Lucy Worsley shows how the history of the American Civil War has been retold over time, in movies, books and speeches, to promote freedom and equality but also hatred and division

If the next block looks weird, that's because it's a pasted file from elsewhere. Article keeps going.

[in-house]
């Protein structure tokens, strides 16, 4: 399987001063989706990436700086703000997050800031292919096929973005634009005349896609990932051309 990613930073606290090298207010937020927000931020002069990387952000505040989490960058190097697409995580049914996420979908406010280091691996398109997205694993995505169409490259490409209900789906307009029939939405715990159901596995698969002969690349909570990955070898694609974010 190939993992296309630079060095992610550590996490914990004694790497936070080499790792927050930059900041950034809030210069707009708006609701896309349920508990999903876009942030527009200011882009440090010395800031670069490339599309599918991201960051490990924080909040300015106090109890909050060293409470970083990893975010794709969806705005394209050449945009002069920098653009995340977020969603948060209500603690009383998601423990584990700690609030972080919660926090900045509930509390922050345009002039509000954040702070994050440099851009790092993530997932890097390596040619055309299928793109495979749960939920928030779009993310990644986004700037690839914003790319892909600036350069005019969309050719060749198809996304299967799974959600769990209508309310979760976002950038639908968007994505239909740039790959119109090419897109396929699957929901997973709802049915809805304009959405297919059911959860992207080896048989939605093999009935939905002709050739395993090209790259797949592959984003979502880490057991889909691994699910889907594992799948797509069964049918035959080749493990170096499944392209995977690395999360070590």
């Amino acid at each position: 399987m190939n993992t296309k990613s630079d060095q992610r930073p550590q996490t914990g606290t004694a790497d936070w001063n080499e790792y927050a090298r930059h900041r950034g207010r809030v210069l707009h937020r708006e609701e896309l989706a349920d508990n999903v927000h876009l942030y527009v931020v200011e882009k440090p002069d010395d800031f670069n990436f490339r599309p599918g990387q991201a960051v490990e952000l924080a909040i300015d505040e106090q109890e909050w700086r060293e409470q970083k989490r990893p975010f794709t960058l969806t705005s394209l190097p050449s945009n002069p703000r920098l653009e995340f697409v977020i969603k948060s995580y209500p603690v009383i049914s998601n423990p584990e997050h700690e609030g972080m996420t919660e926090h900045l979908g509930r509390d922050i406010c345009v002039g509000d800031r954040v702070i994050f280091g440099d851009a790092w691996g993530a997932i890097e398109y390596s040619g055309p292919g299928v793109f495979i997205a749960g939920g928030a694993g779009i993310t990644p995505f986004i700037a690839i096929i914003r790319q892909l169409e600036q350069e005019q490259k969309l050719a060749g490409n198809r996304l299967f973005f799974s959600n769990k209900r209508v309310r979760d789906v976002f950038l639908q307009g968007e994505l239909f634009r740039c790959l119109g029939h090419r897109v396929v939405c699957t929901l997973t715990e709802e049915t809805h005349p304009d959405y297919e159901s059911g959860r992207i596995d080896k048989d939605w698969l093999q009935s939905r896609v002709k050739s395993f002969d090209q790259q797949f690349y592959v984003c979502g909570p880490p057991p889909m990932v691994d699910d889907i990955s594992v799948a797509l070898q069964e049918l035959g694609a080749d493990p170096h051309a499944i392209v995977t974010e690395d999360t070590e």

In the second programme of this three-part series, Lucy Worsley debunks the myths behind one of the USA’s great historical landmarks: the American Civil War. At the Lincoln Memorial, in Washington DC, Lucy explains that Abraham Lincoln has gone down in history as the saviour of the union, and for ending slavery. He did it at the expense of the bloodiest conflict ever to take place on American soil, a civil war that pitted Lincoln’s ‘free’ North against the slave-owning Confederate states in the South. But Lucy reveals that Lincoln’s personal views, and the behaviour of his troops towards African Americans, were not as noble as they appeared. Then, in the South, after the war, she learns how history was rewritten in a bid to downplay the evils of slavery, and how a 1915 blockbuster film about the Civil War relaunched the Ku Klux Klan with terrifying results. Lucy visits the Georgia countryside of Scarlett O’Hara, but Gone with the Wind’s technicolor depiction of the old South and contented slaves was just part of a continued effort to whitewash history and romanticise a dark past. Back in Washington DC, Lucy meets a historian who explains that the next person to reconsider the Civil War’s legacy was Martin Luther King. Standing on the steps of the Lincoln Memorial, he demanded that the USA honour a ‘bad cheque’ African Americans had been written when freedom was promised at the end of the war. Finally, she travels to Charlottesville, Virginia, and meets locals with differing opinions on a statue of the Confederate general Robert E Lee. The statue became a fatal flashpoint in 2017, when Confederate flags mingled with Klan costumes at a mass rally - sad proof, one historian suggests to Lucy, that the Civil War has never really ended.